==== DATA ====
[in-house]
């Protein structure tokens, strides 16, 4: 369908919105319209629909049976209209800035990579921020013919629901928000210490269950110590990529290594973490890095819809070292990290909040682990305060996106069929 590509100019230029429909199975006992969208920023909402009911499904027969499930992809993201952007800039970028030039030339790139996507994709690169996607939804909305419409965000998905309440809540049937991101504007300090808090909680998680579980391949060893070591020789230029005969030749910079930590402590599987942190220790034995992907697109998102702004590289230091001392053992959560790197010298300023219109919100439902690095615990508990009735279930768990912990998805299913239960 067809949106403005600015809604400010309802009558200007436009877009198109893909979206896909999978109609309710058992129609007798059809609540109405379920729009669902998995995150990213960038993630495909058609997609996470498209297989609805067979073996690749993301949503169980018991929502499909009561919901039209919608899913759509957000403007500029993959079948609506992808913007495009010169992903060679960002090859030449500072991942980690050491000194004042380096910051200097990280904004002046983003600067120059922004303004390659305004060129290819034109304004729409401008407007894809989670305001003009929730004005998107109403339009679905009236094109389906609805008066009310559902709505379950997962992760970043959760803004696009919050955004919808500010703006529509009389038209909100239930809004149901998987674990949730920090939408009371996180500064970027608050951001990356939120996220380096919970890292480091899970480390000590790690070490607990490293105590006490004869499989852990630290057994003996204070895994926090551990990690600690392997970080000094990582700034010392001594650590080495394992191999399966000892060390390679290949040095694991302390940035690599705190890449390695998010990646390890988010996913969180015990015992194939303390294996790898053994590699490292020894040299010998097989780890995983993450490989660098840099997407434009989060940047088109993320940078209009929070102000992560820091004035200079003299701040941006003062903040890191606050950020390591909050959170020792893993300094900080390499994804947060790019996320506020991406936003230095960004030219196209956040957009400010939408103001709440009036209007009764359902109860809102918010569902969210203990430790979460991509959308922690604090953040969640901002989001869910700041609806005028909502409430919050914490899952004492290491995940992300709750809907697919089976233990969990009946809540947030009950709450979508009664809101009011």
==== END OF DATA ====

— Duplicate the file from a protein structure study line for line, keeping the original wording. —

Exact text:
[in-house]
């Protein structure tokens, strides 16, 4: 369908919105319209629909049976209209800035990579921020013919629901928000210490269950110590990529290594973490890095819809070292990290909040682990305060996106069929 590509100019230029429909199975006992969208920023909402009911499904027969499930992809993201952007800039970028030039030339790139996507994709690169996607939804909305419409965000998905309440809540049937991101504007300090808090909680998680579980391949060893070591020789230029005969030749910079930590402590599987942190220790034995992907697109998102702004590289230091001392053992959560790197010298300023219109919100439902690095615990508990009735279930768990912990998805299913239960 067809949106403005600015809604400010309802009558200007436009877009198109893909979206896909999978109609309710058992129609007798059809609540109405379920729009669902998995995150990213960038993630495909058609997609996470498209297989609805067979073996690749993301949503169980018991929502499909009561919901039209919608899913759509957000403007500029993959079948609506992808913007495009010169992903060679960002090859030449500072991942980690050491000194004042380096910051200097990280904004002046983003600067120059922004303004390659305004060129290819034109304004729409401008407007894809989670305001003009929730004005998107109403339009679905009236094109389906609805008066009310559902709505379950997962992760970043959760803004696009919050955004919808500010703006529509009389038209909100239930809004149901998987674990949730920090939408009371996180500064970027608050951001990356939120996220380096919970890292480091899970480390000590790690070490607990490293105590006490004869499989852990630290057994003996204070895994926090551990990690600690392997970080000094990582700034010392001594650590080495394992191999399966000892060390390679290949040095694991302390940035690599705190890449390695998010990646390890988010996913969180015990015992194939303390294996790898053994590699490292020894040299010998097989780890995983993450490989660098840099997407434009989060940047088109993320940078209009929070102000992560820091004035200079003299701040941006003062903040890191606050950020390591909050959170020792893993300094900080390499994804947060790019996320506020991406936003230095960004030219196209956040957009400010939408103001709440009036209007009764359902109860809102918010569902969210203990430790979460991509959308922690604090953040969640901002989001869910700041609806005028909502409430919050914490899952004492290491995940992300709750809907697919089976233990969990009946809540947030009950709450979508009664809101009011």